Hugh Herbert Model Sheet
It's really too bad that rubber cement was used on so many items in the 1930's and 1940's. You can start to see how it has shown up.
From “Mother Goose Goes Hollywood” (1938). Stat model sheet of Hugh Herbert in “Mother Goose Goes Hollywood.” A number of pencil notations on the sheet and the sheet is stapled to another larger mounting sheet. On stat: "Note pull of eyebrows to outer edges of head 12-23-38 (pencil) RS-6 Walt Disney Prod. Library of the Walt Disney Studio" On larger sheet: "00138 127" Nothing on the back sides. [15.5"W x 12.5"H] Acquired 1998. SeqID-0340 Updated: 5/1/2008
Hugh Herbert Pencil
From “Mother Goose Goes Hollywood” (1938). Hugh Herbert as Old King Cole, wearing robe and crown, looking down page left (probably at Ned Sparks). Notes: "8"; "REG. BG."; "Field Line"; "FIX"?; "Toe" (See #339 for a cell of Old King Cole sitting on throne with Ned Sparks) [12”W x 10”H] Acquired 1996. SeqID-0191 Updated: 4/2/1996
Ned Sparks and Hugh Herbert Cel
From “Mother Goose Goes Hollywood” (1938). Cel of Ned Sparks (Jester) and Hugh Herbert (Old King Cole) on a Courvoisier background. On back: Collection of Richard Amsel. [9.5"W x 9"H] Acquired 1998. SeqID-0339 Updated: 7/27/2005
Ned Sparks: Ned Sparks proved himself a top character support whose style would be imitated for decades to come. Although less remembered now, he was an inimitable cinematic player back in 1930s Hollywood. The nasal-toned, deadpan comedian Sparks was born Edward A. Sparkman in Guelph, Canada, and was raised for a time in St. Thomas, Ontario. He attended the University of Toronto and, after a period of soul-searching, decided upon acting. He began, believe it or not, as a honky-tonk balladeer in Dawson Creek, Alaska. In 1907, he went to New York and developed his stone-faced reputation in comic outings. His first film in 1915 did not lead to other offers, particularly during a black-balling incident as a one of the founding members of Actors Equity. In 1922, his movie career headed full steam, but it was the advent of sound with Ned's cynical tones, raspy whines and sour disposition that sparked a comfortable film niche, making close to 100 films in all. Gold Diggers of 1933 (1933), Going Hollywood (1933), the Caterpillar in the all-star Alice in Wonderland (1933), the Claudette Colbert and Louise Beavers version of Imitation of Life (1934) were just a few of his more noticeable roles. His cigar-chomping puss became so well-known at Warner Bros., in fact, that Walt Disney's short animated film Broken Toys (1935) had a Jack-in-the-Box character based exclusively on Ned's image. A few years later, when Disney made Mother Goose Goes Hollywood (1938), Ned's caricature played The Jester. In 1939, Tex Avery portrayed him as a hermit crab in Fresh Fish (1939). A radio favorite over the years, he performed alongside Bing Crosby quite frequently. His last disagreeable Hollywood role would be alongside James Stewart in Magic Town (1947). In 1957, he died of an intestinal blockage.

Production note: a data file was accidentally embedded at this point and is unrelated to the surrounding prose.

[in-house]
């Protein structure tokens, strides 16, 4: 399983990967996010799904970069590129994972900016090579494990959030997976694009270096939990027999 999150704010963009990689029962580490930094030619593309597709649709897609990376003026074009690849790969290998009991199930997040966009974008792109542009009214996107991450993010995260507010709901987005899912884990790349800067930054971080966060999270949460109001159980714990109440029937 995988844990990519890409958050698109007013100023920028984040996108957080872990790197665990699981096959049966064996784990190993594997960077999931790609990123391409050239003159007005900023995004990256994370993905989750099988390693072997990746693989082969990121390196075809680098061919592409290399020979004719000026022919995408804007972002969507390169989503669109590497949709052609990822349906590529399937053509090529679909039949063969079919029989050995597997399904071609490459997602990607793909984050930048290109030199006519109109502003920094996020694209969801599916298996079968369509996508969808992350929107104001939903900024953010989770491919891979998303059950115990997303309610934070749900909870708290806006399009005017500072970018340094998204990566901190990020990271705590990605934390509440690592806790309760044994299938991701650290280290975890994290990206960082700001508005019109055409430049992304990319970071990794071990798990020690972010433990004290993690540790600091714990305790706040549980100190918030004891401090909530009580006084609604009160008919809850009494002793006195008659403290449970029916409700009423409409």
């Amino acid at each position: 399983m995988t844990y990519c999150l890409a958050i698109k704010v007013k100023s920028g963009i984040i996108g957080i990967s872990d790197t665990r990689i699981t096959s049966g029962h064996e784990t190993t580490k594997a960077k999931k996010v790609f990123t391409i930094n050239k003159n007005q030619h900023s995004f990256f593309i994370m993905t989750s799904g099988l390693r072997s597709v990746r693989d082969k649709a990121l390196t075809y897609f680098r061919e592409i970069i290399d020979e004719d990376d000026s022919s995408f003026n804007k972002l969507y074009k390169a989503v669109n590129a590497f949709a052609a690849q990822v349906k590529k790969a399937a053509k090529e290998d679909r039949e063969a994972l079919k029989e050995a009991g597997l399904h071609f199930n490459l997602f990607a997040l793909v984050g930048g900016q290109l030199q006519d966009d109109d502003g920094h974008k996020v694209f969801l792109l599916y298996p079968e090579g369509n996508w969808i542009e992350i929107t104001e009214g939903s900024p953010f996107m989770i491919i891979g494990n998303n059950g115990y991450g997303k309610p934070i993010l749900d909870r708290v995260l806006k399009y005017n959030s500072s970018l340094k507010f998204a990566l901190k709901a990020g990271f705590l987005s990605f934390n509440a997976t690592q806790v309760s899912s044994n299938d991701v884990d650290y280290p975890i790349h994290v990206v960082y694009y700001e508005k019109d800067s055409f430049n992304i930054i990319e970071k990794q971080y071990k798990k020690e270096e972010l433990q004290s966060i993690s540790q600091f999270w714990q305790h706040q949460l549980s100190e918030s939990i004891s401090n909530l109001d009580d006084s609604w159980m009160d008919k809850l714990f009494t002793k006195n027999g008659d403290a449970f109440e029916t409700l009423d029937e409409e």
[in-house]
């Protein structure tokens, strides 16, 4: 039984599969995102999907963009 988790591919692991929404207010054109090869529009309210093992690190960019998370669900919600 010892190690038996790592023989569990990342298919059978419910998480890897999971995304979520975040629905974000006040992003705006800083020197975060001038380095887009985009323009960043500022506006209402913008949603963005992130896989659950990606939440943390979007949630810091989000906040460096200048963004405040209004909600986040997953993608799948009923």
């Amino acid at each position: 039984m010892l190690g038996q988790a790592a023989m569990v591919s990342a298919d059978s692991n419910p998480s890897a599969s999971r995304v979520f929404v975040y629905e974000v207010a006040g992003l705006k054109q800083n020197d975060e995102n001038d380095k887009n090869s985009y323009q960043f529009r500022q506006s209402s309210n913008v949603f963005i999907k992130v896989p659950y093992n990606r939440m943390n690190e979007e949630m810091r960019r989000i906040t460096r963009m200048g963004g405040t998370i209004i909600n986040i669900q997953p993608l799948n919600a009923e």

Hugh Herbert: Former stage actor and playwright - he wrote over 150 plays and vaudeville sketches - Hugh Herbert went in the early 30s to Hollywood as comedian. In the 30s he worked mostly for Warner, impersonating often eccentric millionaires, tycoons and dimwitted professors, in a few movies he collaborated on the screenplays, e.g. on "Hit Parade of 1941". Shy, stammering and widely popular US screen comedian of the 30's and 40's whose trademark gesture could be seen in all his fingers fluttering together, usually accompanied by his other trademark - that "woo-woo!" exclamation (which became the inspiration for Daffy Duck).